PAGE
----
Rahul used the same rhythm. The credit for Mohammad Siraj was to stay there and follow what Rahul was saying to him. With a cracking pull shot against Rabada, Rahul took himself to the 90s. He was so charged up, that when SA keeper Kyle Verreynne comfortably took a ball in the leg side, Rahul went for the single, even before the keeper could think of having a go at the stumps.

That was it. The pull shot for six against Coetzee carried Rahul to his eighth century in whites, seventh outside India. It’s tough how a player of his caliber is averaging in the mid-thirties, but this knock of Rahul was one of the best India has ever produced in last 50 years as the greatest Sunil Gavaskar called in the commentary box.

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Then came Dean Elgar, or was it someone else?

Was it really Dean Elgar? Or was it someone else batting in his helmet, looked in the same way. There is a different kind of nature batters find themselves when they announced their retirement in a series. There is no pressure of scoring runs, no thought process of the next series, or practice session, there is only the calmness of enjoying the moment.

Just his fourth ball, and he went for a drive and got a boundary in the vacant place through the legs of the short leg fielder. A lovely straight drive saw Kohli applauding from the slips. Elgar cracked lanky Prasidh Krishna through square for two more boundaries, all through the grass, and that was his fifth boundary in a hour period before lunch.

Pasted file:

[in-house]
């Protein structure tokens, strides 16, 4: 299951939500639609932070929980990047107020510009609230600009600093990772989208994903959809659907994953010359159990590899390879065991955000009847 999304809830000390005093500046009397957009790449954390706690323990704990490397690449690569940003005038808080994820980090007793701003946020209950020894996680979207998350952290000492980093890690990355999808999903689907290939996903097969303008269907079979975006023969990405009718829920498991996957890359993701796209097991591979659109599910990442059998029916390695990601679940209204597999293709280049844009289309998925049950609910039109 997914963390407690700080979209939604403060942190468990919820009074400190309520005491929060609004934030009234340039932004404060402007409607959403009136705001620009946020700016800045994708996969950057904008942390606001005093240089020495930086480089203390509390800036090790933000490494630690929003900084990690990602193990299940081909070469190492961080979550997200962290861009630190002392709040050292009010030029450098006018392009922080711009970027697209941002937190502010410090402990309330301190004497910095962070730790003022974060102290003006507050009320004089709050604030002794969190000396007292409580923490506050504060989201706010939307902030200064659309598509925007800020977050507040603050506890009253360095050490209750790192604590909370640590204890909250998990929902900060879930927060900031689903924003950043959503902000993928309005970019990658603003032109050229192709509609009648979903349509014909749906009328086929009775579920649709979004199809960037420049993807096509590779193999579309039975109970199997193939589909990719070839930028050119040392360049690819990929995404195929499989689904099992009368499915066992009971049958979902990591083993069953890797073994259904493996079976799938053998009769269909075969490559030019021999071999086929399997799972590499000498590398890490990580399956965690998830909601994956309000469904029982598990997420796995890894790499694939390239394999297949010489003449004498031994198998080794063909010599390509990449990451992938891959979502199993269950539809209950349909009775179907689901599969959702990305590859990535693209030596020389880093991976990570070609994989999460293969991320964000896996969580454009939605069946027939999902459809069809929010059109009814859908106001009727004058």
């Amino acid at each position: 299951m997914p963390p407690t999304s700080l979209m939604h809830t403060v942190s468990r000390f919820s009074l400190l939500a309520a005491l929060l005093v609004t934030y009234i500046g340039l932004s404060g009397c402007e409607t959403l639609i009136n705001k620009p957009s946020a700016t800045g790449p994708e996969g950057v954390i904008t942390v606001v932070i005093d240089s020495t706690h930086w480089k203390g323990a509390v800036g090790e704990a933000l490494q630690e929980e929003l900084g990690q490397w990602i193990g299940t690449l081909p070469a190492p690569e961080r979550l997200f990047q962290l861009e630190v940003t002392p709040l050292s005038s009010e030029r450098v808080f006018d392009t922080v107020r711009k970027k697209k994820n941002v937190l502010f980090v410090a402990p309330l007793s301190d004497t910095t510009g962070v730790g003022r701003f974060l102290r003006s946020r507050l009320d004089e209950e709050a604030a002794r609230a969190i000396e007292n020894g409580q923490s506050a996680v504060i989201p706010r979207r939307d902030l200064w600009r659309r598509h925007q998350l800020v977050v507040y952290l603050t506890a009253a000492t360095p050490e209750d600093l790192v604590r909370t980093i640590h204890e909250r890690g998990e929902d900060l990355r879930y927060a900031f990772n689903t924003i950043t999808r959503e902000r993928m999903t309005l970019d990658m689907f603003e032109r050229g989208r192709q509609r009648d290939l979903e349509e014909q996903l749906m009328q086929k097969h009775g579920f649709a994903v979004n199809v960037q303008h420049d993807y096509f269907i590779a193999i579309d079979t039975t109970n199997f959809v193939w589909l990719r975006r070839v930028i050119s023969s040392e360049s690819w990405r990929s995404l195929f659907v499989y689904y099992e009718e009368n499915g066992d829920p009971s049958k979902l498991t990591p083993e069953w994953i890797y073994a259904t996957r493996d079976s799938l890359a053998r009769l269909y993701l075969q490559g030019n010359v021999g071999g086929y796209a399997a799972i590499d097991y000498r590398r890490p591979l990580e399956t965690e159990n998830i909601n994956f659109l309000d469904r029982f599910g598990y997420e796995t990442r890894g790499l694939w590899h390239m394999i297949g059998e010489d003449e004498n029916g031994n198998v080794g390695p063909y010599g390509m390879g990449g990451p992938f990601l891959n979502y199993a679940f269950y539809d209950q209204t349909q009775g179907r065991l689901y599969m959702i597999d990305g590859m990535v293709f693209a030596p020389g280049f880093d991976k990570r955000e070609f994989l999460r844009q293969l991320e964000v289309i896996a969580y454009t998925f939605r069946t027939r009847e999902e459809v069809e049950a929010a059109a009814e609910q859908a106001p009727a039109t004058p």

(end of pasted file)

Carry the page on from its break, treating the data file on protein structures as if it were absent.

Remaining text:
Well perhaps, he will settle on the crease after the break, but no..!

Elgar reaches his century vs IND
©-The Cricketer/ Twitter

There came Elgar again, smashed Shardul Thakur wide of the cover for another four, and kept on riding on the bowler’s lengths to get those boundaries, as if the opponents just made 500 on the surface. Batting was that easy.

The man who has a career strike rate of just over 50, and it’s a career of 85 odd Test matches for South Africa, was answering at 70 strike rate. In just an blink of an eye, Elgar was standing on 97. The story could have been different had Shubman Gill jumped forward to grab his just before the Tea break. But he didn’t.

Elgar pulled and the ball raced away to the deep mid-wicket. He clenched his fists and jumped in roar. Three balls later, he nailed Thakur again for a boundary. India came up with their short ball plan after Tea, but by then Elgar was watching the ball in a different shape. Lights were dimming down, and just like everyone does, Elgar was looking at the sky and the umpires in a parallel vision.

The short ball from Krishna hit him on the elbow and he looked in serious pain, but he didn’t need to stay and face them again. Both umpires called stumps with bad light. Elgar left the round with applause from all around, and perhaps there was request from the dressing room of staying there in whites for another series. The 2023 year ends, but about 2024?

But was that really Dean Elgar? Or was it someone else in look-a-like version!

That Mad Writer
Author: That Mad Writer

Someone who loves how Steve Smith from being Australia's future Shane Warne has become present Don Bradman, gets inspired by Anderson's longevity, gets awed with Kohli's drive and Southee's bowling action. Never gets excited with stats and records, and believes in instincts, and always questions spinners bowling with the new ball.